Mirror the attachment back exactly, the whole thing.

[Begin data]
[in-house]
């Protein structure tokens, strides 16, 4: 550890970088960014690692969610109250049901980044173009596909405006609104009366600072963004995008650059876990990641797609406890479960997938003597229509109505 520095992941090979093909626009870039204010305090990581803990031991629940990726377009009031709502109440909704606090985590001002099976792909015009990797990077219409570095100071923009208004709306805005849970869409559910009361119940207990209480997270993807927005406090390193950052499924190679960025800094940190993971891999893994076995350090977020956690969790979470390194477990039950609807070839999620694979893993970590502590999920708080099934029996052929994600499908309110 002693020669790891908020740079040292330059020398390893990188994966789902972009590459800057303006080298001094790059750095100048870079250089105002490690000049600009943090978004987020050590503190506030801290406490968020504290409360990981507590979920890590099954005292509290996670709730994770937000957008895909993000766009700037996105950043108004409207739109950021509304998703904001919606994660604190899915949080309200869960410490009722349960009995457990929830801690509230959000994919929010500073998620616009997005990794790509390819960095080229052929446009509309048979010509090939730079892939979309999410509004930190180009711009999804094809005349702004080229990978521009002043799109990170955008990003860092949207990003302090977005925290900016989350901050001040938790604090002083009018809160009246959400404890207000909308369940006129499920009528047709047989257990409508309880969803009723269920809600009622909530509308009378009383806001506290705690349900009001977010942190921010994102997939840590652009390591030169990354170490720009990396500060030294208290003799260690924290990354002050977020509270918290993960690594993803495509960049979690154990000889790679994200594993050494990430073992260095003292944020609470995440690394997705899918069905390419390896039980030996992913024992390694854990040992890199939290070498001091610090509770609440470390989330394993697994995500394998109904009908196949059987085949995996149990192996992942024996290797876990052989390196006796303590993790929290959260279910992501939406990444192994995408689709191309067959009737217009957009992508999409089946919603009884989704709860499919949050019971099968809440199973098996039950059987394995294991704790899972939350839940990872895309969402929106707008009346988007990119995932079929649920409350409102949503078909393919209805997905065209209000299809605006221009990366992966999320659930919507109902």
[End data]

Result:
[in-house]
């Protein structure tokens, strides 16, 4: 550890970088960014690692969610109250049901980044173009596909405006609104009366600072963004995008650059876990990641797609406890479960997938003597229509109505 520095992941090979093909626009870039204010305090990581803990031991629940990726377009009031709502109440909704606090985590001002099976792909015009990797990077219409570095100071923009208004709306805005849970869409559910009361119940207990209480997270993807927005406090390193950052499924190679960025800094940190993971891999893994076995350090977020956690969790979470390194477990039950609807070839999620694979893993970590502590999920708080099934029996052929994600499908309110 002693020669790891908020740079040292330059020398390893990188994966789902972009590459800057303006080298001094790059750095100048870079250089105002490690000049600009943090978004987020050590503190506030801290406490968020504290409360990981507590979920890590099954005292509290996670709730994770937000957008895909993000766009700037996105950043108004409207739109950021509304998703904001919606994660604190899915949080309200869960410490009722349960009995457990929830801690509230959000994919929010500073998620616009997005990794790509390819960095080229052929446009509309048979010509090939730079892939979309999410509004930190180009711009999804094809005349702004080229990978521009002043799109990170955008990003860092949207990003302090977005925290900016989350901050001040938790604090002083009018809160009246959400404890207000909308369940006129499920009528047709047989257990409508309880969803009723269920809600009622909530509308009378009383806001506290705690349900009001977010942190921010994102997939840590652009390591030169990354170490720009990396500060030294208290003799260690924290990354002050977020509270918290993960690594993803495509960049979690154990000889790679994200594993050494990430073992260095003292944020609470995440690394997705899918069905390419390896039980030996992913024992390694854990040992890199939290070498001091610090509770609440470390989330394993697994995500394998109904009908196949059987085949995996149990192996992942024996290797876990052989390196006796303590993790929290959260279910992501939406990444192994995408689709191309067959009737217009957009992508999409089946919603009884989704709860499919949050019971099968809440199973098996039950059987394995294991704790899972939350839940990872895309969402929106707008009346988007990119995932079929649920409350409102949503078909393919209805997905065209209000299809605006221009990366992966999320659930919507109902």